Research
Print page Print page
Switch language
The Capital Region of Denmark - a part of Copenhagen University Hospital
Published

Subcortical brain volume differences in participants with attention deficit hyperactivity disorder in children and adults: a cross-sectional mega-analysis

Research output: Contribution to journalJournal articleResearchpeer-review

  1. Unbalanced risk-benefit analysis of ADHD drugs

    Research output: Contribution to journalLetterResearchpeer-review

  2. Traumatic brain injury and dementia

    Research output: Contribution to journalJournal articleResearchpeer-review

  3. Traumatic brain injury and dementia - Authors' reply

    Research output: Contribution to journalComment/debateResearchpeer-review

  • Martine Hoogman
  • Janita Bralten
  • Derrek P Hibar
  • Maarten Mennes
  • Marcel P Zwiers
  • Lizanne S J Schweren
  • Kimm J E van Hulzen
  • Sarah E Medland
  • Elena Shumskaya
  • Neda Jahanshad
  • Patrick de Zeeuw
  • Eszter Szekely
  • Gustavo Sudre
  • Thomas Wolfers
  • Alberdingk M H Onnink
  • Janneke T Dammers
  • Jeanette C Mostert
  • Yolanda Vives-Gilabert
  • Gregor Kohls
  • Eileen Oberwelland
  • Jochen Seitz
  • Martin Schulte-Rüther
  • Sara Ambrosino
  • Alysa E Doyle
  • Marie Farstad Høvik
  • Margaretha Dramsdahl
  • Leanne Tamm
  • Theo G M van Erp
  • Anders Dale
  • Andrew J Schork
  • Annette Conzelmann
  • Kathrin Zierhut
  • Ramona Baur
  • Hazel McCarthy
  • Yuliya N Yoncheva
  • Ana Cubillo
  • Kaylita Chantiluke
  • Mitul A Mehta
  • Yannis Paloyelis
  • Sarah Hohmann
  • Sarah Baumeister
  • Ivanei Bramati
  • Paulo Mattos
  • Fernanda Tovar-Moll
  • Pamela S Douglas
  • Tobias Banaschewski
  • Daniel Brandeis
  • Jonna Kuntsi
  • Philip Asherson
  • Katya Rubia
  • Clare Kelly
  • Adriana Di Martino
  • Michael P Milham
  • Francisco X Castellanos
  • Thomas Frodl
  • Mariam Zentis
  • Klaus-Peter Lesch
  • Andreas Reif
  • Paul Pauli
  • Terry L Jernigan
  • Jan Haavik
  • Kerstin J Plessen
  • Astri J Lundervold
  • Kenneth Hugdahl
  • Larry J Seidman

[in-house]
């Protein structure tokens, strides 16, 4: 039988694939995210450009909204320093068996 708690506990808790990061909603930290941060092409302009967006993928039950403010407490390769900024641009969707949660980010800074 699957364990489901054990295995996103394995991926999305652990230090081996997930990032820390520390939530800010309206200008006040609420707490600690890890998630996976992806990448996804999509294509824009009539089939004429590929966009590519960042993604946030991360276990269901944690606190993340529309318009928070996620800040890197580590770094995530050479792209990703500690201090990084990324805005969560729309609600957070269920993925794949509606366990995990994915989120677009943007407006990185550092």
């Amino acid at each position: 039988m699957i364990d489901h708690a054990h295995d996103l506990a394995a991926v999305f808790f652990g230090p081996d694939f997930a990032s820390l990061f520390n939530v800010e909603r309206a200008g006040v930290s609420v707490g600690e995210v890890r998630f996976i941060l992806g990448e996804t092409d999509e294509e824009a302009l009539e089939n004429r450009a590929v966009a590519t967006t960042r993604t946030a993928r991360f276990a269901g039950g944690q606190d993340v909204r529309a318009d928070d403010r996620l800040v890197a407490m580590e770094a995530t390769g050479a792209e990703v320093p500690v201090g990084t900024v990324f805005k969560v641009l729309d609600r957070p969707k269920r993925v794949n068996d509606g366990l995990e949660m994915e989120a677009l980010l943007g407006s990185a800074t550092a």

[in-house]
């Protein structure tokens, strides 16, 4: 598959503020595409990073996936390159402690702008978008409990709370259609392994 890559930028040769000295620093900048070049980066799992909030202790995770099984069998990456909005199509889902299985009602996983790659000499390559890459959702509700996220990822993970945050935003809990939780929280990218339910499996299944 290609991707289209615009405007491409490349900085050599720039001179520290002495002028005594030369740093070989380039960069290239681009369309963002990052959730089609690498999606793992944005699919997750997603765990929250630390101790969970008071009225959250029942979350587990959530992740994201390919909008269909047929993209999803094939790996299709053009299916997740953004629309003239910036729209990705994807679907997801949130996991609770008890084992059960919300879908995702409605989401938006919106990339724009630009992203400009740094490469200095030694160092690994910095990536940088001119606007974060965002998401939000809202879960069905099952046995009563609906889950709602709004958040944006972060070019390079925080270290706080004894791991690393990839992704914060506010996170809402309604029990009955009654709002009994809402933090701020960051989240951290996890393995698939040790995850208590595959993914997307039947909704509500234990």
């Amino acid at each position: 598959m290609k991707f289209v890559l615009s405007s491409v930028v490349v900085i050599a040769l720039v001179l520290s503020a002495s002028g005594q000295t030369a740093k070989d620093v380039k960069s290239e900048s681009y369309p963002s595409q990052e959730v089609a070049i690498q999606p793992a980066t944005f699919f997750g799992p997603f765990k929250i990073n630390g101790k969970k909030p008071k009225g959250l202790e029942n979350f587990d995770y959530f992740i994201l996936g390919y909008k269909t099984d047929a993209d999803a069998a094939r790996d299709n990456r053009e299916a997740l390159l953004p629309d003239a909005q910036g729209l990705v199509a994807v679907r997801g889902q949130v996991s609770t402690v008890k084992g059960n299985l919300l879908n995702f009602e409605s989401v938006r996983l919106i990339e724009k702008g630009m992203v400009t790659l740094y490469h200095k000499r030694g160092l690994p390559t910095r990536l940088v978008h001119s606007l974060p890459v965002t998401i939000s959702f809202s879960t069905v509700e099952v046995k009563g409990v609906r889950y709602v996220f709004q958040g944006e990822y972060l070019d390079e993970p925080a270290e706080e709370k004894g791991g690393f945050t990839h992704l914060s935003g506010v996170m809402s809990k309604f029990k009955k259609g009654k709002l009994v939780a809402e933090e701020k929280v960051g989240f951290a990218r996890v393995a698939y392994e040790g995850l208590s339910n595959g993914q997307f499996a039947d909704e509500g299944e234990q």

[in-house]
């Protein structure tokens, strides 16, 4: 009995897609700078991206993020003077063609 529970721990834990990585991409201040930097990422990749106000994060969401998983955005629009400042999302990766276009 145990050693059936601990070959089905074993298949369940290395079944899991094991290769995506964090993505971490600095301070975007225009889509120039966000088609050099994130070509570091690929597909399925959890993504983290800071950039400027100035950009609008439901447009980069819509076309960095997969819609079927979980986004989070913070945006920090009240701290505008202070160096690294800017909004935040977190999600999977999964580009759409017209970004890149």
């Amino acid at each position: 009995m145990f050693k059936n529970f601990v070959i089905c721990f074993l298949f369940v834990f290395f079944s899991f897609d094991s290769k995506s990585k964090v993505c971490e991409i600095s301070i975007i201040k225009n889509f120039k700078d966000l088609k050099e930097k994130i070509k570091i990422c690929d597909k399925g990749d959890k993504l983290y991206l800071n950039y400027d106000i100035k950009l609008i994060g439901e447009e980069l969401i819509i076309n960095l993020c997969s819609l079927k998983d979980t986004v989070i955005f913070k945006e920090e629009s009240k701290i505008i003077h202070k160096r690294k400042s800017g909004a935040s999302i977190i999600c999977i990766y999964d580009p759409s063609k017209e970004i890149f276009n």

• Joseph Biederman
  • Nanda Rommelse
  • Dirk J Heslenfeld
  • Catharina A Hartman
  • Pieter J Hoekstra
  • Jaap Oosterlaan
  • Georg von Polier
  • Kerstin Konrad
  • Oscar Vilarroya
  • Josep Antoni Ramos-Quiroga
  • Joan Carles Soliva
  • Sarah Durston
  • Jan K Buitelaar
  • Stephen V Faraone
  • Philip Shaw
  • Paul M Thompson
  • Barbara Franke
View graph of relations

BACKGROUND: Neuroimaging studies have shown structural alterations in several brain regions in children and adults with attention deficit hyperactivity disorder (ADHD). Through the formation of the international ENIGMA ADHD Working Group, we aimed to address weaknesses of previous imaging studies and meta-analyses, namely inadequate sample size and methodological heterogeneity. We aimed to investigate whether there are structural differences in children and adults with ADHD compared with those without this diagnosis.

METHODS: In this cross-sectional mega-analysis, we used the data from the international ENIGMA Working Group collaboration, which in the present analysis was frozen at Feb 8, 2015. Individual sites analysed structural T1-weighted MRI brain scans with harmonised protocols of individuals with ADHD compared with those who do not have this diagnosis. Our primary outcome was to assess case-control differences in subcortical structures and intracranial volume through pooling of all individual data from all cohorts in this collaboration. For this analysis, p values were significant at the false discovery rate corrected threshold of p=0·0156.

FINDINGS: Our sample comprised 1713 participants with ADHD and 1529 controls from 23 sites with a median age of 14 years (range 4-63 years). The volumes of the accumbens (Cohen's d=-0·15), amygdala (d=-0·19), caudate (d=-0·11), hippocampus (d=-0·11), putamen (d=-0·14), and intracranial volume (d=-0·10) were smaller in individuals with ADHD compared with controls in the mega-analysis. There was no difference in volume size in the pallidum (p=0·95) and thalamus (p=0·39) between people with ADHD and controls. Exploratory lifespan modelling suggested a delay of maturation and a delay of degeneration, as effect sizes were highest in most subgroups of children (<15 years) versus adults (>21 years): in the accumbens (Cohen's d=-0·19 vs -0·10), amygdala (d=-0·18 vs -0·14), caudate (d=-0·13 vs -0·07), hippocampus (d=-0·12 vs -0·06), putamen (d=-0·18 vs -0·08), and intracranial volume (d=-0·14 vs 0·01). There was no difference between children and adults for the pallidum (p=0·79) or thalamus (p=0·89). Case-control differences in adults were non-significant (all p>0·03). Psychostimulant medication use (all p>0·15) or symptom scores (all p>0·02) did not influence results, nor did the presence of comorbid psychiatric disorders (all p>0·5).

INTERPRETATION: With the largest dataset to date, we add new knowledge about bilateral amygdala, accumbens, and hippocampus reductions in ADHD. We extend the brain maturation delay theory for ADHD to include subcortical structures and refute medication effects on brain volume suggested by earlier meta-analyses. Lifespan analyses suggest that, in the absence of well powered longitudinal studies, the ENIGMA cross-sectional sample across six decades of ages provides a means to generate hypotheses about lifespan trajectories in brain phenotypes.

FUNDING: National Institutes of Health.

Original languageEnglish
JournalThe Lancet Psychiatry
Volume4
Issue number4
Pages (from-to)310-319
Number of pages10
ISSN2215-0366
DOIs
Publication statusPublished - Jun 2017

    Research areas

  • Journal Article

ID: 50052336